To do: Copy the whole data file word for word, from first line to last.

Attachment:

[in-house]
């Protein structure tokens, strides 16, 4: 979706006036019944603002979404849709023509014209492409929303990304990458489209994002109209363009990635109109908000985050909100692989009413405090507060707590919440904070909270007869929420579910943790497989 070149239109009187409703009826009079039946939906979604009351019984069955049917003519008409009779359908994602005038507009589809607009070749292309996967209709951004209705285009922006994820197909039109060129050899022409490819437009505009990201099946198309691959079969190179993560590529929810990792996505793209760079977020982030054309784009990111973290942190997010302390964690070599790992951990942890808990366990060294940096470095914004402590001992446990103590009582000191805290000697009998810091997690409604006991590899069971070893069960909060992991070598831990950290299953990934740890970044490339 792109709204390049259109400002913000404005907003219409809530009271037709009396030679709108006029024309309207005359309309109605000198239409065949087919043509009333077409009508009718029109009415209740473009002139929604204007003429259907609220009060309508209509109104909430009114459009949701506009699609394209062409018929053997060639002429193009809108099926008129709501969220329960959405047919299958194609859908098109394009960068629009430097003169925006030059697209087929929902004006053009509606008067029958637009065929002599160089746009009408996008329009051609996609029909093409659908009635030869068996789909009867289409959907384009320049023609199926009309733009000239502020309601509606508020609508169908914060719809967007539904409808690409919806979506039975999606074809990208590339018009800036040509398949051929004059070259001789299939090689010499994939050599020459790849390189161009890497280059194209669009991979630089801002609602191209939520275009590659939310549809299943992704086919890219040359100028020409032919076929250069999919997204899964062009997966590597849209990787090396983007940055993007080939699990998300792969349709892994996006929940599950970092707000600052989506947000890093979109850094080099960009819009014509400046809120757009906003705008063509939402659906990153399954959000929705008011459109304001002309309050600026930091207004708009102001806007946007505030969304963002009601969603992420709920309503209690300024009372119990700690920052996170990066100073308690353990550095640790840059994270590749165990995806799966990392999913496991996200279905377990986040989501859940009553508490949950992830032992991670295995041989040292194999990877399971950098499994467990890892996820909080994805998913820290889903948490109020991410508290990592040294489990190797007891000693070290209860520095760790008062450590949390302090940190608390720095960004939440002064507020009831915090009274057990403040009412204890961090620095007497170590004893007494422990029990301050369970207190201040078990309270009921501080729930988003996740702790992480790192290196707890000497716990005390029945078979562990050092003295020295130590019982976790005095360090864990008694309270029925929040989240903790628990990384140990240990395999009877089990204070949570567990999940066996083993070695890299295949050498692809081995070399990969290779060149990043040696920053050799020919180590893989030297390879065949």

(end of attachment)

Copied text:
[in-house]
């Protein structure tokens, strides 16, 4: 979706006036019944603002979404849709023509014209492409929303990304990458489209994002109209363009990635109109908000985050909100692989009413405090507060707590919440904070909270007869929420579910943790497989 070149239109009187409703009826009079039946939906979604009351019984069955049917003519008409009779359908994602005038507009589809607009070749292309996967209709951004209705285009922006994820197909039109060129050899022409490819437009505009990201099946198309691959079969190179993560590529929810990792996505793209760079977020982030054309784009990111973290942190997010302390964690070599790992951990942890808990366990060294940096470095914004402590001992446990103590009582000191805290000697009998810091997690409604006991590899069971070893069960909060992991070598831990950290299953990934740890970044490339 792109709204390049259109400002913000404005907003219409809530009271037709009396030679709108006029024309309207005359309309109605000198239409065949087919043509009333077409009508009718029109009415209740473009002139929604204007003429259907609220009060309508209509109104909430009114459009949701506009699609394209062409018929053997060639002429193009809108099926008129709501969220329960959405047919299958194609859908098109394009960068629009430097003169925006030059697209087929929902004006053009509606008067029958637009065929002599160089746009009408996008329009051609996609029909093409659908009635030869068996789909009867289409959907384009320049023609199926009309733009000239502020309601509606508020609508169908914060719809967007539904409808690409919806979506039975999606074809990208590339018009800036040509398949051929004059070259001789299939090689010499994939050599020459790849390189161009890497280059194209669009991979630089801002609602191209939520275009590659939310549809299943992704086919890219040359100028020409032919076929250069999919997204899964062009997966590597849209990787090396983007940055993007080939699990998300792969349709892994996006929940599950970092707000600052989506947000890093979109850094080099960009819009014509400046809120757009906003705008063509939402659906990153399954959000929705008011459109304001002309309050600026930091207004708009102001806007946007505030969304963002009601969603992420709920309503209690300024009372119990700690920052996170990066100073308690353990550095640790840059994270590749165990995806799966990392999913496991996200279905377990986040989501859940009553508490949950992830032992991670295995041989040292194999990877399971950098499994467990890892996820909080994805998913820290889903948490109020991410508290990592040294489990190797007891000693070290209860520095760790008062450590949390302090940190608390720095960004939440002064507020009831915090009274057990403040009412204890961090620095007497170590004893007494422990029990301050369970207190201040078990309270009921501080729930988003996740702790992480790192290196707890000497716990005390029945078979562990050092003295020295130590019982976790005095360090864990008694309270029925929040989240903790628990990384140990240990395999009877089990204070949570567990999940066996083993070695890299295949050498692809081995070399990969290779060149990043040696920053050799020919180590893989030297390879065949």